Auguries of theocracy? - foreign policy
► When policy, traditionally directed toward fostering opportunities for democracy, becomes a tool for theistic hegemony
"This is a new kind of-a new kind of evil," he said. "And we understand. And the American people are beginning to understand. This crusade, this war on terrorism is going to take a while." - George W. Bush, Sept. 16, 2001Neo-conservative editor of the Weekly Standard William Kristol admits the aspiration to empire. He writes,
"If people want to say we're an imperial power, fine."At what point does a legitimate, and understandable desire to expose repressed people to the opportunities and freedoms of democracy turn into a wrongheaded desire to export one’s favored ideology? Perhaps when one feels comfortable accepting the mantle of an “imperial power.”
It seems that President Bush is given to similar sentiments, if only because the iniquitous of the world have driven him to it. Jim Wallis, at Information Clearing House, writes that,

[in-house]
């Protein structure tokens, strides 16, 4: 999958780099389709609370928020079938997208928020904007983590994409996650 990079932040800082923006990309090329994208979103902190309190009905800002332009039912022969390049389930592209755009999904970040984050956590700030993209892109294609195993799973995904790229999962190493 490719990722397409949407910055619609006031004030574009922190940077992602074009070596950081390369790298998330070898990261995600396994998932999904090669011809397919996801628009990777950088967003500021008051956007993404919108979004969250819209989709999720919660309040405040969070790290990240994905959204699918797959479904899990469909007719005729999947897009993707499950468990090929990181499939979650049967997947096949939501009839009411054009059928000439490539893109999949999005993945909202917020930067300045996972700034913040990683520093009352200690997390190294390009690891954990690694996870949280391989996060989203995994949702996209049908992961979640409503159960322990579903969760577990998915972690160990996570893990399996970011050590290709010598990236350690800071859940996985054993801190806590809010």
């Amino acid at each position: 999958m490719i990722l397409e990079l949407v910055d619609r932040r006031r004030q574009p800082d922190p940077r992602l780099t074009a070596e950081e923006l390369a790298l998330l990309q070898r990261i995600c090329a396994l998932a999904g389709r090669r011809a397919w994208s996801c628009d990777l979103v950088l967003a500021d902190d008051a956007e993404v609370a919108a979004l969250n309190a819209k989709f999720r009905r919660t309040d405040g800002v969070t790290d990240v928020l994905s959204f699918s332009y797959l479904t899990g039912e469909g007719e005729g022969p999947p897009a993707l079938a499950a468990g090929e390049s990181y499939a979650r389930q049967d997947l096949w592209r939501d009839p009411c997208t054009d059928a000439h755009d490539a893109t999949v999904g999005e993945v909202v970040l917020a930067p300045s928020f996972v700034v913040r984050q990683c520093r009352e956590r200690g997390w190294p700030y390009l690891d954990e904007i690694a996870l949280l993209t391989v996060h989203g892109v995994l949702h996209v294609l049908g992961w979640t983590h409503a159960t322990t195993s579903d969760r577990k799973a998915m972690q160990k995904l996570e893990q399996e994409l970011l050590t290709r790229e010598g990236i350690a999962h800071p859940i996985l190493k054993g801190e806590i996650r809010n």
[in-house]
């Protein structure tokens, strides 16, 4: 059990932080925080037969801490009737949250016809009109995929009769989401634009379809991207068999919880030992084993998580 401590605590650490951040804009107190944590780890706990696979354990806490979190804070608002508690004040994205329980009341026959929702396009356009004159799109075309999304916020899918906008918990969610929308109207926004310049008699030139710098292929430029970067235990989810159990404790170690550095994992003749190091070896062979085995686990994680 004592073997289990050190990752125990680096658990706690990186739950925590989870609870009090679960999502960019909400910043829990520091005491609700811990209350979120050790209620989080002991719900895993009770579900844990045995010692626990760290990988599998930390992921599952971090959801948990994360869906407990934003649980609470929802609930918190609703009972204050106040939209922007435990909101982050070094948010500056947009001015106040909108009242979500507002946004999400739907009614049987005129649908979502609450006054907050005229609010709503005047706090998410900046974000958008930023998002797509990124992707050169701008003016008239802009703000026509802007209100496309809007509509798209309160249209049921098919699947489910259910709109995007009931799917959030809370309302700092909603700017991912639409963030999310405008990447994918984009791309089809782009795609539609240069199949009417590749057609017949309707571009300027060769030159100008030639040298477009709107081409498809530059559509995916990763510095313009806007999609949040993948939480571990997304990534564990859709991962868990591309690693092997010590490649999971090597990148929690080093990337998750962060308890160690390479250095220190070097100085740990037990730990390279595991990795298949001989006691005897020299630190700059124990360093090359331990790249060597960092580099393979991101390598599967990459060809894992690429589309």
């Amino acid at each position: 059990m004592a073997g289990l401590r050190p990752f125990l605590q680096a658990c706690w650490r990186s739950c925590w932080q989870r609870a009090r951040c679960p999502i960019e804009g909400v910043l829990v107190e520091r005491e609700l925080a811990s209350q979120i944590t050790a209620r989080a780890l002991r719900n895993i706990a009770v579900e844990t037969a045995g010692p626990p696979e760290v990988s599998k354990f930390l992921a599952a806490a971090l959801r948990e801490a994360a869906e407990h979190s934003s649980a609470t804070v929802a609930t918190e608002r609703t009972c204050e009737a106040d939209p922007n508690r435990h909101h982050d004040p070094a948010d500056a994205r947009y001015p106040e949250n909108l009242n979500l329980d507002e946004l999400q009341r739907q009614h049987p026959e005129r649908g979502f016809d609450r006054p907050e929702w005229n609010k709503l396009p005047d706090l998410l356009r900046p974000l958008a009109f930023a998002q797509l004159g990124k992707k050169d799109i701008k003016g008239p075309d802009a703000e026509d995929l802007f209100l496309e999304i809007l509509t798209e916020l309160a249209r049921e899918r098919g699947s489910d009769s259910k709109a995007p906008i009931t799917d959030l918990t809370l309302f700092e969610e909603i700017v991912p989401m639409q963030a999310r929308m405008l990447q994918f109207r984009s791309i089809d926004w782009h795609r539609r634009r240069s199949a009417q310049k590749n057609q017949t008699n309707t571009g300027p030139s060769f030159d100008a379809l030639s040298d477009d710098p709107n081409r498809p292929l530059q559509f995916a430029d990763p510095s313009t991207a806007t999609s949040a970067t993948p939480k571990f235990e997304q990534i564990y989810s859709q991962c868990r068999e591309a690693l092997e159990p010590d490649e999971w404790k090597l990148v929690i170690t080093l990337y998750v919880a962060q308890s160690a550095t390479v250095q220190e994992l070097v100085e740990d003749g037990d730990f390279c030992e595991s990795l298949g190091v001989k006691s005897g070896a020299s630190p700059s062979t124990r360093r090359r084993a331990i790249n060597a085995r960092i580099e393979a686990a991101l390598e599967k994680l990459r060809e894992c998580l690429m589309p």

“Close friends say that after 9/11 Bush found "his mission in life." The self-help Methodist slowly became a messianic Calvinist promoting America's mission to "rid the world of evil.""Challenging the rationale behind going to, and remaining in, Iraq seems, in retrospect at least, to be a justifiable activity. Many presidents have faced this kind of inquiry, some have withstood it, and some have faltered. Honest, if, in the light of history, crucial mistakes may have been made.
But citizens of a nation founded upon freedom from religious prejudice should never have to question an administration's ideological motive for going to war. Exporting theism is not equivalent with protecting human liberties.
It seems we are justified in wondering about these kinds of motivations in this case.